For an instant but temporary solution, application of a concealer below the eyes can hide the appearance of dark circles.
While skin lightening creams may seem like a natural addition to your routine, they may not improve your dark circles. “Hydroquinone can lighten pigment, but dark circles are not typically from pigment, so lightening creams are usually not helpful,” says Dr. Goldman.
In the long term, getting a good night’s sleep, staying hydrated and eating well can be your first defense against dark circles under the eyes. Adopting these healthy habits may eliminate your dark circles without further intervention.
Surgical options are also available to address dark under eye circles. “A lower eyelid blepharoplasty (lid lift) will almost always be more effective and long lasting than injections,” explains Dr. Goldman. “However, this procedure requires anesthesia, recovery time and greater up-front cost.”
For dark circles caused by pronounced tear troughs and fat pad bulges, dermal fillers can be an effective temporary solution. The procedure is quick with little downtime. Dermal fillers below the eye are generally considered safe, but the rare complications associated with them are serious and can lead to blindness.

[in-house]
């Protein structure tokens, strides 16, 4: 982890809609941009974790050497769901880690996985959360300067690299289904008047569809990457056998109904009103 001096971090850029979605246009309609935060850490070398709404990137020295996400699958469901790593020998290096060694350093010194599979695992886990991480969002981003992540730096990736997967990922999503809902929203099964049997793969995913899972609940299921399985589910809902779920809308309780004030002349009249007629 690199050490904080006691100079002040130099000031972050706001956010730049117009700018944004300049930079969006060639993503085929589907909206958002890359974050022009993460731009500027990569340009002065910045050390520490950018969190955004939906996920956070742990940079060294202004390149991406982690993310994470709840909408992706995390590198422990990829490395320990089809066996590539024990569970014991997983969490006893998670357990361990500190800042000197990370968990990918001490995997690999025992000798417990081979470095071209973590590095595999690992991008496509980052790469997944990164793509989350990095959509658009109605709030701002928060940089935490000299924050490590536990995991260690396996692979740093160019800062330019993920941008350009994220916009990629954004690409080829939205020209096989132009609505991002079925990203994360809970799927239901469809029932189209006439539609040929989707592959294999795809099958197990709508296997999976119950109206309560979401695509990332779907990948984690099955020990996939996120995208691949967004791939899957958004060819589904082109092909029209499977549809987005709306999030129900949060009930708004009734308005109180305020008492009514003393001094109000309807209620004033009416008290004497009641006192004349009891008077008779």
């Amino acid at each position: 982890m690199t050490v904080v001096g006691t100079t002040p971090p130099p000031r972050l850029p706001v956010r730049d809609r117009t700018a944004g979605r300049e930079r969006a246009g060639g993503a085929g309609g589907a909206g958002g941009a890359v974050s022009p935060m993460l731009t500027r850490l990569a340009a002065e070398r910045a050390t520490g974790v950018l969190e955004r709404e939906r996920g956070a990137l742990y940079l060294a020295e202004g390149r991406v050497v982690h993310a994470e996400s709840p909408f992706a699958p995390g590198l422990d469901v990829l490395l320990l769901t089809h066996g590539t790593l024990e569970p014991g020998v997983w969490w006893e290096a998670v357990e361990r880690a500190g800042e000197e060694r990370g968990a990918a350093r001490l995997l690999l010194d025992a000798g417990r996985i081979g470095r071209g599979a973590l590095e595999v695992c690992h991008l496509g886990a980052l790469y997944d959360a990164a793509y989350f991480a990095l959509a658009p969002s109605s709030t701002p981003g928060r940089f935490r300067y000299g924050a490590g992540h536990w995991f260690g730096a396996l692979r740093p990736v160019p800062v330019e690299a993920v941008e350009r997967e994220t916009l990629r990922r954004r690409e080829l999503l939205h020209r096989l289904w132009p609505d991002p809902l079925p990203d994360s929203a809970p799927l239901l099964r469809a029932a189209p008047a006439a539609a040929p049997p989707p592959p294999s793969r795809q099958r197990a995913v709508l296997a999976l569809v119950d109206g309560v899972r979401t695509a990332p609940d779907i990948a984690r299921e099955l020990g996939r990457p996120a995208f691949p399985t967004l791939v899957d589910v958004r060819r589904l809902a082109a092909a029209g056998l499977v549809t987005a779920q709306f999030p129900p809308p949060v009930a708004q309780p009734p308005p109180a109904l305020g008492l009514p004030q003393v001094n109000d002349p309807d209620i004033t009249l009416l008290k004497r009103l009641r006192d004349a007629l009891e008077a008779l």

As an alternative to dermal fillers, many OTC treatments are available to hydrate and plump the under-eye area, helping to reduce dark circles and prevent their appearance in the long term.
- Berguiga, M., & Galatoire, O. (2017). Tear trough rejuvenation: A safety evaluation of the treatment by a semi-cross-linked hyaluronic acid filler. Orbit, 36(1), 22–26. https://doi.org/10.1080/01676830.2017.1279641
- Hwang C. J. (2016). Periorbital Injectables: Understanding and Avoiding Complications. Journal of cutaneous and aesthetic surgery, 9(2), 73–79. doi:10.4103/0974-2077.184049
- Rzany, Berthold MD, ScM; DeLorenzi, Claudio MD. (2015) Understanding, Avoiding, and Managing Severe Filler Complications. Plastic and Reconstructive Surgery: November 2015 – Volume 136 – Issue 5S – p 196S–203S. doi:10.1097/PRS.0000000000001760